When exactly is the End of Ramadan 2015 in the Philippines?
Updated July 9, 2015: Long Weekend starting on July 17, 2015
To answer the question quickly for those who just have to know, the end of Ramadan, or Eid’l Fitr (also Eid ul-Fitr and Eid al-Fitr) for 2015 falls on July 17, Friday.
Malacanan Palace Proclamation no 1070 – 2015 End of Ramadan
President Benigno Aquino III has declared July 17, Friday, a regular holiday through Proclamation 1070. This regular holiday proclamation was made in observance of Eid’l Fitr 2015 or End of Ramadan.
Eid’l Fitr at the gate of Abdul Aziz by Muhammad Mahdi Karim (www.micro2macro.net) Facebook Youtube; Own work. Licensed under GFDL 1.2 via Wikimedia Commons
Now for a little background on what is Eid’l Fitr.
As citizens of a predominantly Christian nation, Filipinos historically have only a very vague idea about important Muslim holidays. It was only in 2002 when then president Gloria Macapagal-Arroyo signed Republic Act No. 9177 declaring Eidul Fitr or End of Ramadan as part of the roster of national non-working holidays that most people became aware of it. President Benigno S. Aquino III signed another Muslim day of celebration, Eid al-Adha, into law as a regular Philppine holiday in 2011, Proclamation No. 276, s. 2011. This year, Eid al- Adha might be on September 24, but it could a day later depending on visual confirmation of the moon the previous month.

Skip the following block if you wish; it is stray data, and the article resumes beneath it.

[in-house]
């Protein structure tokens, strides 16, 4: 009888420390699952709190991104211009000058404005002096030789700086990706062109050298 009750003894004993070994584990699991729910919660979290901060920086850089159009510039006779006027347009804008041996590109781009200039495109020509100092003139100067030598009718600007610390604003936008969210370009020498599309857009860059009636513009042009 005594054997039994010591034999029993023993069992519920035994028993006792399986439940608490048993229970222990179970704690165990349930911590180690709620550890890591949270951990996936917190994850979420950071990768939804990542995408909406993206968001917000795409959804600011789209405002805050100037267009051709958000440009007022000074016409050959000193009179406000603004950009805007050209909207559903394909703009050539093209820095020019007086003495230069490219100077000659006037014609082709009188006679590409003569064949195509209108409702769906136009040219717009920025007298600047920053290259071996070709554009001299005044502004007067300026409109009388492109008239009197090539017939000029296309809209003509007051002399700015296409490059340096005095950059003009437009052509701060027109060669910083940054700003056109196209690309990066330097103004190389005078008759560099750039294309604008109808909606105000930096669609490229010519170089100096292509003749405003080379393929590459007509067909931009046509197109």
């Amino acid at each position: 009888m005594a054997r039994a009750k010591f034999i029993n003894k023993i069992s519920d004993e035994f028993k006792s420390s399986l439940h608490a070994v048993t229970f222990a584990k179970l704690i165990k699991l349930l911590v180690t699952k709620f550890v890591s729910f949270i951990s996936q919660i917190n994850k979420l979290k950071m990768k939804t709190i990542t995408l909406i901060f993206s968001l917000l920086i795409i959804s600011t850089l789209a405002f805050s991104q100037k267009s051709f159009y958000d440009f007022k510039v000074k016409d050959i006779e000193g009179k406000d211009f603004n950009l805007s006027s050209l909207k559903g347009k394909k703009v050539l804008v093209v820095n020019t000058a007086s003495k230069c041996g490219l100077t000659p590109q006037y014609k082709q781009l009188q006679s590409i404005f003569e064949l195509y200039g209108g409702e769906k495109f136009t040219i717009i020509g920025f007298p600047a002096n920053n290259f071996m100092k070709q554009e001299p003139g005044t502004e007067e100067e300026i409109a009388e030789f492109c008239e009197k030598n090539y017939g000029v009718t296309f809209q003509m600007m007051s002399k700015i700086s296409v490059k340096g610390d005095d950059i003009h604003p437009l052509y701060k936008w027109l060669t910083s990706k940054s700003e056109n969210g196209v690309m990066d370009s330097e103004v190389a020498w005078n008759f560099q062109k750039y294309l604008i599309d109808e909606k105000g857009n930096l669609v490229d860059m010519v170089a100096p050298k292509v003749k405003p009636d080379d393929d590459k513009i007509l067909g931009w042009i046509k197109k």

Many Muslims often bring prayer rugs to the Mosque on Eid al-Fitr. by Azeri – Own work. Licensed under CC BY-SA 2.0 via Wikimedia Commons
Back to point.
Eid’l Fitr refers to the end of the Islamic holy month of Ramadan, which is the 9th month in the Hijri Islamic calendar. The Islamic calendar follows the phases of the moon, which can make it confusing to people who are used to the Gregorian calendar. This is also the reason why every year the dates of Eid’l Fitr and Eid’l Adha are different.
A Kid inside Golden Mosque in Quiapo
It should also be noted that because the dates are determined by the sighting of the moon in any given year, the location can affect the date of Eid’l Fitr. While most Muslims in the world follow the dates set by Saudi Arabia, the Filipino Muslims look to the National Commission on Muslim Filipinos to make a declaration.
During the Ramadan, which is either 29 or 30 days depending on the sighting of the crescent moon, adult Muslims are required to abstain from food and drink (some include smoking, sex and swearing) from sunrise to sunset as a way to commemorate the first revelation of the Koran to Mohammed.
“Golden Mosque” by KisekiLacroix – Own work. Licensed under CC BY-SA 3.0 via Wikimedia Commons
Eid’l Fitr is the first day of the 10th month in the Islamic calendar called Shawwal, which also means “to carry” as this is typically the month that a female camel is pregnant. Since it is also called the Feast of Breaking the Fast, Eid’l Fitr is naturally the day when Muslims are not allowed to fast, even if breaks a strict diet. Filipino Muslims undergo ritual washing, don new or best clothes, and wear perfume before heading out to the mosque or other place of gathering to listen to special sermons. They give food to the needy in a mandatory act of charity.
Most Filipino Muslims take this opportunity to get together with family and friends to spend the day together in celebration. Muslim-owned businesses are either closed or have limited business hours. So, if you are planning to transact business on July 17-19 this year with a Filipino Muslim, then you had better make other plans.
Related Post: Philippine holidays and long weekends for 2015